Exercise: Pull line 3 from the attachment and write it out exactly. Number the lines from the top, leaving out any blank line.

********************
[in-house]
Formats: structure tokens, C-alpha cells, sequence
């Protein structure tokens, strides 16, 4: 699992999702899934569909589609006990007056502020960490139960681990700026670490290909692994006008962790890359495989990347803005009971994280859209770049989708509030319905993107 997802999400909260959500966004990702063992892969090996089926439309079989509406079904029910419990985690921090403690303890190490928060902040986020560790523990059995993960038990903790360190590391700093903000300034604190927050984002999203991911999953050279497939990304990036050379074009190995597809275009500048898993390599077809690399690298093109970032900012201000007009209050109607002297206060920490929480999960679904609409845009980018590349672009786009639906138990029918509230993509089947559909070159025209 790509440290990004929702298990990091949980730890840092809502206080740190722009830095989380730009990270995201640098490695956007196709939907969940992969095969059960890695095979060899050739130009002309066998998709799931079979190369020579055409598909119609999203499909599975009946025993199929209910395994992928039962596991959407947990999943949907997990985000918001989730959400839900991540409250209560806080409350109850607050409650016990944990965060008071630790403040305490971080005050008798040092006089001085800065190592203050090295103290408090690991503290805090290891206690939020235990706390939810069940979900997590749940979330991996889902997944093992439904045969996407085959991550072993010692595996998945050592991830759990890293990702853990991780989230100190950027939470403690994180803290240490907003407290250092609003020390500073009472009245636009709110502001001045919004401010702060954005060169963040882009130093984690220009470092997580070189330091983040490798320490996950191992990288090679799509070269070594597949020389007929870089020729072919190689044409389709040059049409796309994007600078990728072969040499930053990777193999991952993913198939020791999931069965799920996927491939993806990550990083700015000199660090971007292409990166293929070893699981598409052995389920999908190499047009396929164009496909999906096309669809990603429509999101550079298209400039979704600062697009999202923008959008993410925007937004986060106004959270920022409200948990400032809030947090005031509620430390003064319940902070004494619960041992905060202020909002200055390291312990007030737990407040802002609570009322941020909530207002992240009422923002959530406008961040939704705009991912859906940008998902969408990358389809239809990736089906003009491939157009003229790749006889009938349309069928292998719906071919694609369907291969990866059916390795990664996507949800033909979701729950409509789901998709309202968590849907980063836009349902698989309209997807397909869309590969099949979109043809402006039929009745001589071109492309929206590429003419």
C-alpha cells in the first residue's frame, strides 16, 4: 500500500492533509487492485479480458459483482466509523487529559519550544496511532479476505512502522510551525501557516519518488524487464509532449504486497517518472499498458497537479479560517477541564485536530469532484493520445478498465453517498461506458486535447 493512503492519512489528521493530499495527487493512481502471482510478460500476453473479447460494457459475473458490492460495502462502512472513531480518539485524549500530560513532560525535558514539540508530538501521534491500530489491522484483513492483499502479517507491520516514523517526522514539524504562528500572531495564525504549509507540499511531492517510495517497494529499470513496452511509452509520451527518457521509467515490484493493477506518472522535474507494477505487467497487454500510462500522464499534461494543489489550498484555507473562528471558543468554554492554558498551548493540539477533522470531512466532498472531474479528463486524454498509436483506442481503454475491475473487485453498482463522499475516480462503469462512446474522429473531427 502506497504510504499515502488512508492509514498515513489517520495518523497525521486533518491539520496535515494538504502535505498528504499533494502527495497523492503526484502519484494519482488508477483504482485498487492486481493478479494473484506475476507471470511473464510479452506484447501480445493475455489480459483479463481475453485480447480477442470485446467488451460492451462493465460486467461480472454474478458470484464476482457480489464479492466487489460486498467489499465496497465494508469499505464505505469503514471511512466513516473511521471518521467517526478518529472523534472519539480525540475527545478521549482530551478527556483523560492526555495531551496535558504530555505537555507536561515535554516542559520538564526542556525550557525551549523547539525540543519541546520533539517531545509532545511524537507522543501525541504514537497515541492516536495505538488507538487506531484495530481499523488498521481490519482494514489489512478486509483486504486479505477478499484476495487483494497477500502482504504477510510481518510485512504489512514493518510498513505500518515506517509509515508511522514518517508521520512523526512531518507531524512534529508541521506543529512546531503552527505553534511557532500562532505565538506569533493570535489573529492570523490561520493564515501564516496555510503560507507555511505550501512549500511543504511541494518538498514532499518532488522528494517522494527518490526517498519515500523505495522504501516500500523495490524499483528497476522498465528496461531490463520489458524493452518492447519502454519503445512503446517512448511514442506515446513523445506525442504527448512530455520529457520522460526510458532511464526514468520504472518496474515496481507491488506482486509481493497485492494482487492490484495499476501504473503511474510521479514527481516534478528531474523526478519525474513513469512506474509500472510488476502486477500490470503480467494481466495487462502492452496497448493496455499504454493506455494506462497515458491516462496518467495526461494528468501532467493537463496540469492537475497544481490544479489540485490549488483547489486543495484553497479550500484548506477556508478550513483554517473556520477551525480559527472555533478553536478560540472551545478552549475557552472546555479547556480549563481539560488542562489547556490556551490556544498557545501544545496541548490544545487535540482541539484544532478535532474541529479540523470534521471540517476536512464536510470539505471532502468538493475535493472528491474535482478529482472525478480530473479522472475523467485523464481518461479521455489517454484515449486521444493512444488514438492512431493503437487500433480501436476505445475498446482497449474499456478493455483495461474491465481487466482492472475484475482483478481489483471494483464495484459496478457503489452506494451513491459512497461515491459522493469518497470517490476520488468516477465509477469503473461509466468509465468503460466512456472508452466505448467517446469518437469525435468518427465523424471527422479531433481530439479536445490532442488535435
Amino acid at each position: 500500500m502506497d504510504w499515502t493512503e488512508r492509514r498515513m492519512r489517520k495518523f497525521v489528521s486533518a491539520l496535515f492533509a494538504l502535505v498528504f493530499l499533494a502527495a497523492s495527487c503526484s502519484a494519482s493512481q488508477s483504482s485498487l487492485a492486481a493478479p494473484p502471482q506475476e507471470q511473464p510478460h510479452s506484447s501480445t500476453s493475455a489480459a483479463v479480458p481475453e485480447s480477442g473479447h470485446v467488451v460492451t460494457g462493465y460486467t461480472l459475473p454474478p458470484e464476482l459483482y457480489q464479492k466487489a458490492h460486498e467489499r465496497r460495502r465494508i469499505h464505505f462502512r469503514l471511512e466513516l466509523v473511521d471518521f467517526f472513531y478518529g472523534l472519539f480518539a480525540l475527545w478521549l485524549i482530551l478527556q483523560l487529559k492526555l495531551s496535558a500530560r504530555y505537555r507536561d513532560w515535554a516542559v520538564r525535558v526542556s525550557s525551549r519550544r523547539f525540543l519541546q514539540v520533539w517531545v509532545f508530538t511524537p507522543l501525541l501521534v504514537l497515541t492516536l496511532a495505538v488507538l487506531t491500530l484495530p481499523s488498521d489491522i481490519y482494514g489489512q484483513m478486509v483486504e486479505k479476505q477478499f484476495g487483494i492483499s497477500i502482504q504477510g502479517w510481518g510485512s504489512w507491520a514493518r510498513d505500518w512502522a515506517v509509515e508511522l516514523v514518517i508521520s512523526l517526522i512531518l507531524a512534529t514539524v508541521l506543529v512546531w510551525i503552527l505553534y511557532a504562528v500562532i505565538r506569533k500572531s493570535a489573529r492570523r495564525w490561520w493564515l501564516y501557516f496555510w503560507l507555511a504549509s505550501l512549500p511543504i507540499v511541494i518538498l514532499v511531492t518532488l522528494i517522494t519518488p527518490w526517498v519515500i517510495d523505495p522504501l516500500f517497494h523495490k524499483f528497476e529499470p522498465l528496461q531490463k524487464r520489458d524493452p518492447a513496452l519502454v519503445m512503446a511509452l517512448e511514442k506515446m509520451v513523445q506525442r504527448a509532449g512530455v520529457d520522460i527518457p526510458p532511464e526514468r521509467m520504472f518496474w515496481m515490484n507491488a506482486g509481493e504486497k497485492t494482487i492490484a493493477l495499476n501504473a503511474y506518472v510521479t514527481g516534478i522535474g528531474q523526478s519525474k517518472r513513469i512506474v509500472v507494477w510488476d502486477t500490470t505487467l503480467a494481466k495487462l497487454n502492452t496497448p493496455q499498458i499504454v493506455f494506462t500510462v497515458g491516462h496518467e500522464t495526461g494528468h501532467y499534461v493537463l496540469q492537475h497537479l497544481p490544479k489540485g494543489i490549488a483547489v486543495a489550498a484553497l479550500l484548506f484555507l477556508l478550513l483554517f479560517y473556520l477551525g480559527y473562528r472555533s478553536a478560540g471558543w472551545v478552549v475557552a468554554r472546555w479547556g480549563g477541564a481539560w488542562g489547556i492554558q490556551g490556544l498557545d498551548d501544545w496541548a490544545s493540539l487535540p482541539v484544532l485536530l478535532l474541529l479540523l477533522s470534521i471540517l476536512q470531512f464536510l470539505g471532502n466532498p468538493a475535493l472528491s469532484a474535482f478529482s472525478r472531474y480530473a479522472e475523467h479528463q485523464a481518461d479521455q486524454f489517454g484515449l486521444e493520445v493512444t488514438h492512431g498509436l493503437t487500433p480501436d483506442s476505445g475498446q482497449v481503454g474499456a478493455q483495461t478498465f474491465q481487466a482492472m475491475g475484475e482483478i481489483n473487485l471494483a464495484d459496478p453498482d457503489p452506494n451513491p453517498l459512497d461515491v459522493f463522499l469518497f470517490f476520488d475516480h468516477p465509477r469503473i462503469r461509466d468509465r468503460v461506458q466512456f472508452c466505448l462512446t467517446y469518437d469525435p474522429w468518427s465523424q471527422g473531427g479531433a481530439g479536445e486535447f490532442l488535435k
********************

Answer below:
């Protein structure tokens, strides 16, 4: 699992999702899934569909589609006990007056502020960490139960681990700026670490290909692994006008962790890359495989990347803005009971994280859209770049989708509030319905993107 997802999400909260959500966004990702063992892969090996089926439309079989509406079904029910419990985690921090403690303890190490928060902040986020560790523990059995993960038990903790360190590391700093903000300034604190927050984002999203991911999953050279497939990304990036050379074009190995597809275009500048898993390599077809690399690298093109970032900012201000007009209050109607002297206060920490929480999960679904609409845009980018590349672009786009639906138990029918509230993509089947559909070159025209 790509440290990004929702298990990091949980730890840092809502206080740190722009830095989380730009990270995201640098490695956007196709939907969940992969095969059960890695095979060899050739130009002309066998998709799931079979190369020579055409598909119609999203499909599975009946025993199929209910395994992928039962596991959407947990999943949907997990985000918001989730959400839900991540409250209560806080409350109850607050409650016990944990965060008071630790403040305490971080005050008798040092006089001085800065190592203050090295103290408090690991503290805090290891206690939020235990706390939810069940979900997590749940979330991996889902997944093992439904045969996407085959991550072993010692595996998945050592991830759990890293990702853990991780989230100190950027939470403690994180803290240490907003407290250092609003020390500073009472009245636009709110502001001045919004401010702060954005060169963040882009130093984690220009470092997580070189330091983040490798320490996950191992990288090679799509070269070594597949020389007929870089020729072919190689044409389709040059049409796309994007600078990728072969040499930053990777193999991952993913198939020791999931069965799920996927491939993806990550990083700015000199660090971007292409990166293929070893699981598409052995389920999908190499047009396929164009496909999906096309669809990603429509999101550079298209400039979704600062697009999202923008959008993410925007937004986060106004959270920022409200948990400032809030947090005031509620430390003064319940902070004494619960041992905060202020909002200055390291312990007030737990407040802002609570009322941020909530207002992240009422923002959530406008961040939704705009991912859906940008998902969408990358389809239809990736089906003009491939157009003229790749006889009938349309069928292998719906071919694609369907291969990866059916390795990664996507949800033909979701729950409509789901998709309202968590849907980063836009349902698989309209997807397909869309590969099949979109043809402006039929009745001589071109492309929206590429003419």